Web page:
It is astounding how insidious habits can be.

How they can sneak their way into your life and embed themselves without any conscious awareness. By the time you do become aware and want to alter or eliminate the habit, it’s like trying to pull an invasive weed from the garden.

It takes patience, persistence, and lots of effort.

Here are just a few of the habits I’ve heard folks complaining about lately:

  • Keeping email open all day or, worse yet, have the alerts set up to notify you every time a message hits your inbox
  • Having your phone next to you, even if on vibrate, when you are meeting with others
  • Mindlessly scrolling social media to the point that you’ve forgotten why you went onto the internet in the first place


The problem is when you find that these behavior patterns are not moving you in the direction of your vision. You may even find they are getting in the way of achieving your goals. You would think, though, that recognizing that a behavior no longer serves you would be enough to eliminate it, right? Wishful thinking!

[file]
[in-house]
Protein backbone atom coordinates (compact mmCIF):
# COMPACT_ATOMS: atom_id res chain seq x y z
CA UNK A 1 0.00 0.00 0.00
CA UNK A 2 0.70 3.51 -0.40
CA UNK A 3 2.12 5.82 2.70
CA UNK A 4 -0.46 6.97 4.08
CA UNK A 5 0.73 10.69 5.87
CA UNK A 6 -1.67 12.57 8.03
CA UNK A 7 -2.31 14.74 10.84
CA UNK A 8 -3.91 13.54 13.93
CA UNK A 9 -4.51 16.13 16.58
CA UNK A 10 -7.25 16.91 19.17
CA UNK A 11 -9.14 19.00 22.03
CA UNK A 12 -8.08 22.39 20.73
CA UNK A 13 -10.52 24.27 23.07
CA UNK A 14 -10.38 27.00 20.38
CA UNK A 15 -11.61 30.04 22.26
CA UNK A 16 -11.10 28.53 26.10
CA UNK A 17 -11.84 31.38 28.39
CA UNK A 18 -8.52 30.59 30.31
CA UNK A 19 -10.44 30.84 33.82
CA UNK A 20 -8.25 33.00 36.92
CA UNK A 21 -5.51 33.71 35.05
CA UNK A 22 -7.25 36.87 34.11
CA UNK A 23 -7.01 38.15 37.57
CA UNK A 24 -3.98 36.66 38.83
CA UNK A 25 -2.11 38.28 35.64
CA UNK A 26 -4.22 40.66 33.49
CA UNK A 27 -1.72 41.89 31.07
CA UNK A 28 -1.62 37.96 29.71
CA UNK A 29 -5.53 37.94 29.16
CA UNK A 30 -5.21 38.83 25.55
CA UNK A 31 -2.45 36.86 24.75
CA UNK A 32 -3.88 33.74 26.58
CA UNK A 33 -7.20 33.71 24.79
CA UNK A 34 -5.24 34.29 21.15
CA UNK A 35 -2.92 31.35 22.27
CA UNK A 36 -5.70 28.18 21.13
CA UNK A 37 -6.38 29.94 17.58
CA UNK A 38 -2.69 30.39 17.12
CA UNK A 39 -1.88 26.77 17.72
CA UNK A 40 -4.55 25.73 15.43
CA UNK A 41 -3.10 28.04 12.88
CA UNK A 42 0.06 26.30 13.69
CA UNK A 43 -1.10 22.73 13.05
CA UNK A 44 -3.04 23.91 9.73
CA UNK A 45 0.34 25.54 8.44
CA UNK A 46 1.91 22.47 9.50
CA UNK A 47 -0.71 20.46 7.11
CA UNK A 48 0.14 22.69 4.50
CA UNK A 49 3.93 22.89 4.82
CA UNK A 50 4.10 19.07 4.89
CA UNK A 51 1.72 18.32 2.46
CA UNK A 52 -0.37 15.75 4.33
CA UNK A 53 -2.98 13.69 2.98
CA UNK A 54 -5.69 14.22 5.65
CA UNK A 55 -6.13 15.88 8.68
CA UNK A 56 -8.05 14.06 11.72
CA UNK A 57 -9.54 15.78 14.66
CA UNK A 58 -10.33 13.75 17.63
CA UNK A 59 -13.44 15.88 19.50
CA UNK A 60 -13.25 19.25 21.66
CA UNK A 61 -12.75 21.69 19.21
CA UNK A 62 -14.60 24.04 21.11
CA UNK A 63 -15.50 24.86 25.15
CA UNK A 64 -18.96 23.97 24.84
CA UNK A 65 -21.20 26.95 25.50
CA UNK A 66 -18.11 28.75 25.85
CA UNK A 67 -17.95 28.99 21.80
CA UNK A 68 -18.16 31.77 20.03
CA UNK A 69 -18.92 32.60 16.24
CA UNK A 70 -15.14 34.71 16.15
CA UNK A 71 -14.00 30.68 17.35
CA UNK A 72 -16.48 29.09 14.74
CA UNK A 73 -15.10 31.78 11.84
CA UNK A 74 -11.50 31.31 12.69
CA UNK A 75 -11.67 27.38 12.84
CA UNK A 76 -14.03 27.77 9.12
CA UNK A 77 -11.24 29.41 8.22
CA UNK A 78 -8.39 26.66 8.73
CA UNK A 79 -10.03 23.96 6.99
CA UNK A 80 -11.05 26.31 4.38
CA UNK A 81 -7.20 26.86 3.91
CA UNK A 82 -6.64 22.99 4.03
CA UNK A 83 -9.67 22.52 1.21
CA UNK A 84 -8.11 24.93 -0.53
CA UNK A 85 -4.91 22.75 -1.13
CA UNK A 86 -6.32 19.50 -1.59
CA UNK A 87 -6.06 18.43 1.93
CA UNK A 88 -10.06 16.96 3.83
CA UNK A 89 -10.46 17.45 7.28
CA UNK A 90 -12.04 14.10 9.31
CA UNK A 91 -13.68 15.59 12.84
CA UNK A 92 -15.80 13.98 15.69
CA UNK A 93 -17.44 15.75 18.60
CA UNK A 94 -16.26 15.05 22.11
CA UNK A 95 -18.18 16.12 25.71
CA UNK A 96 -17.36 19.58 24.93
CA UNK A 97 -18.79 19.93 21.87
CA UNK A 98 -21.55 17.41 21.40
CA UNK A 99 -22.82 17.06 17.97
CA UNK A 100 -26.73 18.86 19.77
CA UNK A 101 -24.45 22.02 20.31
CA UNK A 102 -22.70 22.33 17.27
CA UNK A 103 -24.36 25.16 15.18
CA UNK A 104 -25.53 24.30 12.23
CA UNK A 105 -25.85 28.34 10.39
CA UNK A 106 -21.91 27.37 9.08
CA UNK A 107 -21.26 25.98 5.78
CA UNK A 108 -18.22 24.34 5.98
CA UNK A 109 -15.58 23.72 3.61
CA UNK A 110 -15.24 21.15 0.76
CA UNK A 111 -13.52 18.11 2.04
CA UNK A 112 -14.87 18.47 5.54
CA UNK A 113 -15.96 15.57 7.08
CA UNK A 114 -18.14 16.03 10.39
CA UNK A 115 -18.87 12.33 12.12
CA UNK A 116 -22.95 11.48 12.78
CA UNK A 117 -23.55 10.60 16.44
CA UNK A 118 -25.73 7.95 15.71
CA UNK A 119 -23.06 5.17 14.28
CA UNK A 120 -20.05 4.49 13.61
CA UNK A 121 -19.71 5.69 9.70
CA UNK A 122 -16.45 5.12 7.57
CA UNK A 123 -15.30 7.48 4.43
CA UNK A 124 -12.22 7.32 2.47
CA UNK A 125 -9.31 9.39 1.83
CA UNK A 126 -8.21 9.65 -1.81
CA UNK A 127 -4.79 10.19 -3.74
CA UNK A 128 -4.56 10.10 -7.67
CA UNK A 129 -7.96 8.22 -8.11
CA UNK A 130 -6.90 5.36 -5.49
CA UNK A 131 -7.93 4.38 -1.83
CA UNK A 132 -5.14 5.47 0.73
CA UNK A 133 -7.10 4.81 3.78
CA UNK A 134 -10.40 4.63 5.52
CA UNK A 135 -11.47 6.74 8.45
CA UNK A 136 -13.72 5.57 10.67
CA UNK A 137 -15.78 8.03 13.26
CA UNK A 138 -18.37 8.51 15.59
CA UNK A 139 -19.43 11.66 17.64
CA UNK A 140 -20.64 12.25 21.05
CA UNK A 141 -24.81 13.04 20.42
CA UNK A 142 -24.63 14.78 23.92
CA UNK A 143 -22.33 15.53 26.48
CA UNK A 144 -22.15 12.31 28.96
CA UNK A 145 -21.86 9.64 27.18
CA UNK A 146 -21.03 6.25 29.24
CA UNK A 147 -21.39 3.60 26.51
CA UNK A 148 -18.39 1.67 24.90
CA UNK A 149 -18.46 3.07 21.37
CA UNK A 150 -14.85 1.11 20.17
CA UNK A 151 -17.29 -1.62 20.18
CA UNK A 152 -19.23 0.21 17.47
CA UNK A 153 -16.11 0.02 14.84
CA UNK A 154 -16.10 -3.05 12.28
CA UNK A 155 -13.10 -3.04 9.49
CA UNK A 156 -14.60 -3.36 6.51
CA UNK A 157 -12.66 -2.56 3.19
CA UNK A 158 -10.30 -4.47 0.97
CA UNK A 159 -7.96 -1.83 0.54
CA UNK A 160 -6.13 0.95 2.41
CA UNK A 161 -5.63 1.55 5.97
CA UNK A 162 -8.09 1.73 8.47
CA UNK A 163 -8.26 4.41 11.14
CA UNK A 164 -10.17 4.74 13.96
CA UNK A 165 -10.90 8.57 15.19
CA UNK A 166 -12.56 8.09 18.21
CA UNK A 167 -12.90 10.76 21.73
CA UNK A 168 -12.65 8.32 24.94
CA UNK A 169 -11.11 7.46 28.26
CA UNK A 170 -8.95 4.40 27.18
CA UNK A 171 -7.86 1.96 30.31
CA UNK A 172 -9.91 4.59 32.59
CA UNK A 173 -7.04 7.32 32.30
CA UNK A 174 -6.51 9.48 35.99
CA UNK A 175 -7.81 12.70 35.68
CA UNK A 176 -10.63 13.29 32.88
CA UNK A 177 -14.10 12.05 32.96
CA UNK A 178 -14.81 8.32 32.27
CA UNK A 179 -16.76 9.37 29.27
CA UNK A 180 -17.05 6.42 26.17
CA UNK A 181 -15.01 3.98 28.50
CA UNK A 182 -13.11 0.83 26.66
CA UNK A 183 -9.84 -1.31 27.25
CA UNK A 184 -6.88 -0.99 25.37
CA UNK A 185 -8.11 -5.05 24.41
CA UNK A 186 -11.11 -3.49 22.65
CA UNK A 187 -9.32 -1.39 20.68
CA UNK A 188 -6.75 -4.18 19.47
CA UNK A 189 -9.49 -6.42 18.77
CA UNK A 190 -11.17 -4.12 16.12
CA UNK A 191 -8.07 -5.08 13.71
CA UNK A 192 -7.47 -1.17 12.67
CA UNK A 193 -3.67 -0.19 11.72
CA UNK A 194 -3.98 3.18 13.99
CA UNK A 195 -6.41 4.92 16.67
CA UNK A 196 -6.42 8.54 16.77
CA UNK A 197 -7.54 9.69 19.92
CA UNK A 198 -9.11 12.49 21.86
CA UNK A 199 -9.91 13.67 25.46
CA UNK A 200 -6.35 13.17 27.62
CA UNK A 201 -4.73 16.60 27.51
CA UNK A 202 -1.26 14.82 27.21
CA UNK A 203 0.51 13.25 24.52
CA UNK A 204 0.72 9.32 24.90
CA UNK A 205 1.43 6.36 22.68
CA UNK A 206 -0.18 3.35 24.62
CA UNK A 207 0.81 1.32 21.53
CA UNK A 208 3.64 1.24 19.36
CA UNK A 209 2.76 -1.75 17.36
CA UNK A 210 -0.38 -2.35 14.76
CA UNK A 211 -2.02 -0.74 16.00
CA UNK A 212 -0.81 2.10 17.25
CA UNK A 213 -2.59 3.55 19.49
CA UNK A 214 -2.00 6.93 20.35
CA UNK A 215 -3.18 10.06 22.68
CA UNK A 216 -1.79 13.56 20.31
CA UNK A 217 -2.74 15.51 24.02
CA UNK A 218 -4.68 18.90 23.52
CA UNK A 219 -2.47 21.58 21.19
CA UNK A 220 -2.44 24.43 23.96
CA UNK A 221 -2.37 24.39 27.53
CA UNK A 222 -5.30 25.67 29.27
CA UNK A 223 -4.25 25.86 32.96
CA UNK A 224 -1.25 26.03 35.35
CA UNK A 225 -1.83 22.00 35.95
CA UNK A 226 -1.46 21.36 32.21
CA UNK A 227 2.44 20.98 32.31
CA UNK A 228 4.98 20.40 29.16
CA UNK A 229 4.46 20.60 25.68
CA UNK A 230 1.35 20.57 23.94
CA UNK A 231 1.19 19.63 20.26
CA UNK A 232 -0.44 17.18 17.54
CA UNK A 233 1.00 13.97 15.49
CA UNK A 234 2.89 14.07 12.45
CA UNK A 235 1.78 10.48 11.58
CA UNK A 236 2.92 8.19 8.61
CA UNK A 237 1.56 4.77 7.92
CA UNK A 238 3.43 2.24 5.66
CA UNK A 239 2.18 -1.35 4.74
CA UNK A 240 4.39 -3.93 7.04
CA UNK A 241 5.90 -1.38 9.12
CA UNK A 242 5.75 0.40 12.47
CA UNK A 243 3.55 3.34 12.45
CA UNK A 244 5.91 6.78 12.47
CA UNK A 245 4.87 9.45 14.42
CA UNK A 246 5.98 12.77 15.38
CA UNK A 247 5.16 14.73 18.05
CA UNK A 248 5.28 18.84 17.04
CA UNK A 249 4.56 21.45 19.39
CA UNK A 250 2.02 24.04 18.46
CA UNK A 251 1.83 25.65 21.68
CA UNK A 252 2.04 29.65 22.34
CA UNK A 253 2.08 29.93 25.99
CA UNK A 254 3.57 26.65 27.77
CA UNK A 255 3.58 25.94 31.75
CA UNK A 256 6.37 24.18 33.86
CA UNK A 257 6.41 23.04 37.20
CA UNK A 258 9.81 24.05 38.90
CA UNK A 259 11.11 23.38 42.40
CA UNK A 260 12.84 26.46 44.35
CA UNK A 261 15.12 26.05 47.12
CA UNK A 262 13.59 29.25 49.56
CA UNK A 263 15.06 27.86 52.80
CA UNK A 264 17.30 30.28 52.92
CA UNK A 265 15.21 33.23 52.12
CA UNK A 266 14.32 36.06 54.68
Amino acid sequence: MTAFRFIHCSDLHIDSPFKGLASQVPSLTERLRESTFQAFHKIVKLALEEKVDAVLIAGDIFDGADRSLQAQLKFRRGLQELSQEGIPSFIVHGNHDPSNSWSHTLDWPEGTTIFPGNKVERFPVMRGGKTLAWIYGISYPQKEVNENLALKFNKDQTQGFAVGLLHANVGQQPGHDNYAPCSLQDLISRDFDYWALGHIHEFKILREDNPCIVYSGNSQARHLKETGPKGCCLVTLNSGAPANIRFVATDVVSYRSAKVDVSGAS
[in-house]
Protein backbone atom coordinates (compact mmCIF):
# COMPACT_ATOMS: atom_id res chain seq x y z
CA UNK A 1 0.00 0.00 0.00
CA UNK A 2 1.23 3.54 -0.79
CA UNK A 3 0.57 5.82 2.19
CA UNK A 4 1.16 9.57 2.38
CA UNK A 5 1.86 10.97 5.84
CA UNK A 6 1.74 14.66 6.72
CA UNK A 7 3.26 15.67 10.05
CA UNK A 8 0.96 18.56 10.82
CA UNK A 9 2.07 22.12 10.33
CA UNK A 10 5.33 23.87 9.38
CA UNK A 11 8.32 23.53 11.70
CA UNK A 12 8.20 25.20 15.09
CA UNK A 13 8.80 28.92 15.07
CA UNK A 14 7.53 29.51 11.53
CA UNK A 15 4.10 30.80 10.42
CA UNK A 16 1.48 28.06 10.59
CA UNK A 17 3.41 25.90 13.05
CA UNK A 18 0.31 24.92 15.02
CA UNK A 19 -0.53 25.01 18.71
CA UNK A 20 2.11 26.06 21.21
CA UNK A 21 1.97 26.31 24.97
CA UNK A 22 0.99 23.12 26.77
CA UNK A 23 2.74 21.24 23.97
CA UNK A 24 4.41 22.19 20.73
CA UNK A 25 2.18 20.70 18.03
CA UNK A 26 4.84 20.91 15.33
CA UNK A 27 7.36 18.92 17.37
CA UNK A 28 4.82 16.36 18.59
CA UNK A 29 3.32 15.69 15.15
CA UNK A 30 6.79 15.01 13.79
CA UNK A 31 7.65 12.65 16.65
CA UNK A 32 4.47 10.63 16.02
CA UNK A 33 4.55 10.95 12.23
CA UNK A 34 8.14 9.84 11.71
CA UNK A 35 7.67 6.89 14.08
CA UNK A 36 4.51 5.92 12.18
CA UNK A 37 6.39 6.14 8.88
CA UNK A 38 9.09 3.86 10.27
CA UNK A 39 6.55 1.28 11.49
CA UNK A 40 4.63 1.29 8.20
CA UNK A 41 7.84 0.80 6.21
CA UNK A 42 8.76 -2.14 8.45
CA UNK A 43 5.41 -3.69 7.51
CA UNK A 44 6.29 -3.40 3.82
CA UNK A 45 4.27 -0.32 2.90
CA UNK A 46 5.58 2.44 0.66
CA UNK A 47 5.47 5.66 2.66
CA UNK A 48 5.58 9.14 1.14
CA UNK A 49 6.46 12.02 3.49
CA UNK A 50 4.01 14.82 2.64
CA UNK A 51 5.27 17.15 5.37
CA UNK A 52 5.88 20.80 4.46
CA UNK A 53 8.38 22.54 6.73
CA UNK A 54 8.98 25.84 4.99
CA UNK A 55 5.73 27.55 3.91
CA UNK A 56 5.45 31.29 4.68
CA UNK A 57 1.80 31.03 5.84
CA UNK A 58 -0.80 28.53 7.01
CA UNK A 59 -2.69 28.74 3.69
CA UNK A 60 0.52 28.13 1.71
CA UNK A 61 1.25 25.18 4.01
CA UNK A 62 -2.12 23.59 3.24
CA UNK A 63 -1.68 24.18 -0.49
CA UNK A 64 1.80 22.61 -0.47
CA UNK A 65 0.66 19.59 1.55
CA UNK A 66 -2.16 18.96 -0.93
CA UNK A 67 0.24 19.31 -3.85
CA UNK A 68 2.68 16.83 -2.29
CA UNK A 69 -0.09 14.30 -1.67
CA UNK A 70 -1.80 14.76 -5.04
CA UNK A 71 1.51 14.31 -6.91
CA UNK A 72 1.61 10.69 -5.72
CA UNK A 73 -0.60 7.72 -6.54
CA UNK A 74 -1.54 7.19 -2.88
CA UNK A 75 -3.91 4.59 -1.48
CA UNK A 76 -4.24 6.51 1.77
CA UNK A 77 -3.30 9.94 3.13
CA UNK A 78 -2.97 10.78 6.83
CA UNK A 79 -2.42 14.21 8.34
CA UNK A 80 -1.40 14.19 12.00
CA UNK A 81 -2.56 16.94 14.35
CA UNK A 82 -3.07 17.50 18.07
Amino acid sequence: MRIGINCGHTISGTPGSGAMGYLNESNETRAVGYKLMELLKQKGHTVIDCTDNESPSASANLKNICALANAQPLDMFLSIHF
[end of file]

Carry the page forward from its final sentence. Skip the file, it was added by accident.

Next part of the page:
Our brains are wired to recognize and reinforce patterns. Each time our brain can move something to auto-pilot it frees up space and energy for those more complicated endeavors. I liken this to sledding. The first time you go down the hill of fresh snow, it takes work and is slow going. But, once you’ve packed down that path, you can really fly! The difficulty comes when you try to turn off that path or create a new one altogether.

Sometimes, the easiest way to charge a habit is incrementally. For example, closing email for 15, 30, or 45 minutes to start. Or, setting a timer when you find yourself going down the internet rabbit hole.

Another approach is to tie this directly to your vision or goal. For example, “I’m going to close email for 30 minutes so that I can focus on mapping out my plan for the quarter.” Or, “I am going to limit myself to 30 minutes of researching courses that will help me develop my strategy skills.” At the end of 30 minutes, you might have your answer. If not, you can gather your thoughts to determine what additional information you might need and set aside time to research the answers to those questions.

Breaking habits, or even changing them, requires you to be more stubborn than the habit itself.